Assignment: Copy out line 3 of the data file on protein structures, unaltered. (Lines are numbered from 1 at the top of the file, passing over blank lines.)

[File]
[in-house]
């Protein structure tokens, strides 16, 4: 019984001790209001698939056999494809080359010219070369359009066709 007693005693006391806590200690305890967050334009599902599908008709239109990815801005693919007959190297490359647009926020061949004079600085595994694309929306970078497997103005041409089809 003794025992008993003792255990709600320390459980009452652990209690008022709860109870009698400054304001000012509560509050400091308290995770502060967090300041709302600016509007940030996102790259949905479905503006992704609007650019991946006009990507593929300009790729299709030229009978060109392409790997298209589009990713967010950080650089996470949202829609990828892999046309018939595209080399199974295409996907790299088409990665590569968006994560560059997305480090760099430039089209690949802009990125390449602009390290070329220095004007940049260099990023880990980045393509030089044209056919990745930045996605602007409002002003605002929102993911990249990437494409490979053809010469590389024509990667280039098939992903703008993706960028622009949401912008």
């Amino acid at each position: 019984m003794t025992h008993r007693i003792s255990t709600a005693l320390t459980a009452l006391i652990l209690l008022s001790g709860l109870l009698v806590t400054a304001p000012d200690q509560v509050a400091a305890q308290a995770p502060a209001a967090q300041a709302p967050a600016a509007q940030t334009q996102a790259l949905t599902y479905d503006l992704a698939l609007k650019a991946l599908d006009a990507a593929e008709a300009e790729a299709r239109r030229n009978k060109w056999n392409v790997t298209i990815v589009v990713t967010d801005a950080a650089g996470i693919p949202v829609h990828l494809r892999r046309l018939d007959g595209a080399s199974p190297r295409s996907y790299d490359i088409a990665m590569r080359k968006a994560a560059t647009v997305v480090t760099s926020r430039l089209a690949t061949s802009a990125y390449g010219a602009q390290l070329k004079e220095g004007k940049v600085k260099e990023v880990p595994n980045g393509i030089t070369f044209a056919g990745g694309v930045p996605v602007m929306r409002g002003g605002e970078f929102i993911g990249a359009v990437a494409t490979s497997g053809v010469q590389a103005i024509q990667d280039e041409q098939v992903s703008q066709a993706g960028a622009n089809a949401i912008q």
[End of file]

């Amino acid at each position: 019984m003794t025992h008993r007693i003792s255990t709600a005693l320390t459980a009452l006391i652990l209690l008022s001790g709860l109870l009698v806590t400054a304001p000012d200690q509560v509050a400091a305890q308290a995770p502060a209001a967090q300041a709302p967050a600016a509007q940030t334009q996102a790259l949905t599902y479905d503006l992704a698939l609007k650019a991946l599908d006009a990507a593929e008709a300009e790729a299709r239109r030229n009978k060109w056999n392409v790997t298209i990815v589009v990713t967010d801005a950080a650089g996470i693919p949202v829609h990828l494809r892999r046309l018939d007959g595209a080399s199974p190297r295409s996907y790299d490359i088409a990665m590569r080359k968006a994560a560059t647009v997305v480090t760099s926020r430039l089209a690949t061949s802009a990125y390449g010219a602009q390290l070329k004079e220095g004007k940049v600085k260099e990023v880990p595994n980045g393509i030089t070369f044209a056919g990745g694309v930045p996605v602007m929306r409002g002003g605002e970078f929102i993911g990249a359009v990437a494409t490979s497997g053809v010469q590389a103005i024509q990667d280039e041409q098939v992903s703008q066709a993706g960028a622009n089809a949401i912008q």